‘The Lucky One’ marks the latest adaptation of a tale from the mind of famed romantic drama novelist Nicholas Sparks. The first of which was the Kevin Costner/Robin Wright story of tragic loss ‘Message in a Bottle’ and the most popular of which is the Ryan Gosling/Rachel McAdams tearjerker ‘The Notebook.’

We recently had the opportunity to speak with director Scott Hicks, who takes the helm on this latest endeavor, about working with stars Zac Efron (‘High School Musical’) and Taylor Schilling (televisions ‘Mercy’) in this next phase of their respective careers, the appeal of the Sparks flavor of romance and creating an authentic love story.

Many will know Hicks from the film that introduced Geoffrey Rush’s phenomenal talent to the world: ‘Shine.’ Since directing the 1996 Best Picture Oscar nominee Hicks has gone on to take the director’s chair on romances such as ‘Snow Falling on Cedars’ and the Catherine Zeta Jones Aaron Eckhart rom-com ‘No Reservations.’

‘The Lucky One’ follows the story of U.S Marine Sargent Logan Thibault, an Iraq war vet who has come home after three tours of duty with one objective: find the mystery woman in the photograph he credits with saving his life. Thibault discovered the snapshot in the midst of a mass of debris following a violent night raid and his pause to pick it up meant that he was not in range of a bomb that would have otherwise taken his life.

When he does locate Beth, the woman in question, he is unable to clearly explain his connection to her and instead he finds himself working for her family’s dog kennel and beginning a romance that he in some ways feels he has no right to and yet, is unable to walk away from.

“There’s a strong element of wish fulfillment in Nicholas Sparks’s work,” Hicks says of the author’s appeal. “And I think that’s a perfectly valid part of cinema. I mean we have so many movies that are so overpoweringly violent and can be deeply depressing. These are the antidote to that. The market is so much aimed at the creation of young, male, testosterone, aggressively supercharged movies. These are designed in a completely different way for a completely different audience. And I think that’s a great thing for a studio to be doing in the midst of all of these action cartoons.”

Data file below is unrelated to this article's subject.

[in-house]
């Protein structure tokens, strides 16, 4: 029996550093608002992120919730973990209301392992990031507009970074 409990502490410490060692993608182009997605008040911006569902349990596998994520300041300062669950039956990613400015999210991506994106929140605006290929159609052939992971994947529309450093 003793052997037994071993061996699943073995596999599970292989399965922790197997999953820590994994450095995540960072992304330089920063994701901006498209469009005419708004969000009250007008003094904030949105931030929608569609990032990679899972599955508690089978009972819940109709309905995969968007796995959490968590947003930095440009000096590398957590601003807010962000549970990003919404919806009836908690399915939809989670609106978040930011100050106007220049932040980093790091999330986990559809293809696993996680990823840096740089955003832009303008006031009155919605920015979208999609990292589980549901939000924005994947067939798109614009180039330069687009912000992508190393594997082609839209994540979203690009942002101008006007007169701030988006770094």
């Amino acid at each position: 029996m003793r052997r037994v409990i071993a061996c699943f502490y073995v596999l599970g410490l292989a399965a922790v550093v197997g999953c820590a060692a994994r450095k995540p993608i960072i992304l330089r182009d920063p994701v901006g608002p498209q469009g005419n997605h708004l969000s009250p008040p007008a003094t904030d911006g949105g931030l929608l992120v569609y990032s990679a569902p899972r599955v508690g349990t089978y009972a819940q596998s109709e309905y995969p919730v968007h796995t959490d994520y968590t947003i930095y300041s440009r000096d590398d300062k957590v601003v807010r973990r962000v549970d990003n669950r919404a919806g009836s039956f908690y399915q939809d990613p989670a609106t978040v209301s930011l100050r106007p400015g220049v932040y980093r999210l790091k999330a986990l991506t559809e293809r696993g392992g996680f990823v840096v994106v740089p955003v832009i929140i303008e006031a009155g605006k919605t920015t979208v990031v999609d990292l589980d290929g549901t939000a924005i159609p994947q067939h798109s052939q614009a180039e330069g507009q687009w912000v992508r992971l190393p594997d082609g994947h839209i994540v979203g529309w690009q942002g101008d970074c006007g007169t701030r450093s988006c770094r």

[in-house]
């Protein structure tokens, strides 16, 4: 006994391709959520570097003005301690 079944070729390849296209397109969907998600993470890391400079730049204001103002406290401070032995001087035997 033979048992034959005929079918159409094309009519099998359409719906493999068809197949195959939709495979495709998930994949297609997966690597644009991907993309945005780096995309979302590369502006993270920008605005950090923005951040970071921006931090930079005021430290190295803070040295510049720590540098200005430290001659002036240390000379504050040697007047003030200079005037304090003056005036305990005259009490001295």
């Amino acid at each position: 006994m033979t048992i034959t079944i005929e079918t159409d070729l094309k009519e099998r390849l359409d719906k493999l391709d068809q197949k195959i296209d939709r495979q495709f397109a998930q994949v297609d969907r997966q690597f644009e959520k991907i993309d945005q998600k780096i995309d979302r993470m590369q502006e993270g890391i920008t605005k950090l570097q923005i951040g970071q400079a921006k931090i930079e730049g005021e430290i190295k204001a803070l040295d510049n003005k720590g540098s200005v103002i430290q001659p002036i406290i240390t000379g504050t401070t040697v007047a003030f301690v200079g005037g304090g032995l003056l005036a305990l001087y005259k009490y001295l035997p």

Certainly there are those who prefer to escape into a world of beauty rather than one of high-octane action and a crucial element in many a successful romance is a lush location. Cinematographer Alar Kivilo delivers a sense of paradise found in the Southern landscape that the film takes place in. The lion’s share of ‘The Lucky One,’ including the sequences that were set in the midst of the Iraq war, were shot on location in Louisiana.

“I could rave about New Orleans for hours,” Hicks says. “It’s just such a magical place, and I wanted to take advantage and differentiate this film from the other Sparks adaptations which all take place in North Carolina.”

War is also often an element in a Nicholas Sparks novel and although ‘The Lucky One’ is ultimately a romance and not a war story, it was important to Hicks that he handle that aspect of the tale with a measure of respect for the real world events that the story is based in. The director cast Marines to work alongside Efron in the wartime sequences in order to add to the sense of realism and keep the actor grounded in the created world.

“I wanted to try to approach it as authentically as I could,” Hicks says. “You have two characters that have been touched by or damaged by the war in different ways. You have Logan who is suffering some degree of stress from his experiences and Beth who has lost her beloved brother. And ultimately that they find each other is part of the healing process. Nicholas Sparks, in his ability to connect with the large audience that his books do reach, realizes that the social fabric in America has been deeply affected by this war.”

For Hicks, locating the film within the context of tragic events adds an element of texture that takes it beyond the realm of a fantasy where nothing goes wrong and pain is a non-issue.

“It was surprising to audiences who are coming in to see a Nicholas Sparks film that we start in a war,” Hicks recalls. “But it’s important to understand the character of Logan, and why he is the way he is. And why Zac is playing this guy who finds it so hard to communicate, which is so different than Zac Efron is as a person.”

The director was intrigued with the idea of helping to usher Efron into a new era in his career while simultaneously bringing Schilling, who has, to date, remained primarily unknown to general audiences, to the world’s attention.

“I met with Zac and was so impressed with his desire to really take a leap as an actor from the comfort zone that he had created for himself,” Hicks says. “He really put in the work, both the physical work and training as well as getting into the mindset by spending time with Marines. And Taylor Schilling is so equipped as an actress, she has such a remarkable access to her emotions and a feeling of spontaneity in her performance. There was such a good vibe between them and what was happening on the set. That doesn’t necessarily mean that will make the film better, but it doesn’t hurt. And it was immediately apparent that they connected and had an easy, relaxed humor. And you cannot fabricate that, either it happens or it doesn’t. It’s like gold dust as a director.”

‘The Lucky One’ is in theaters now.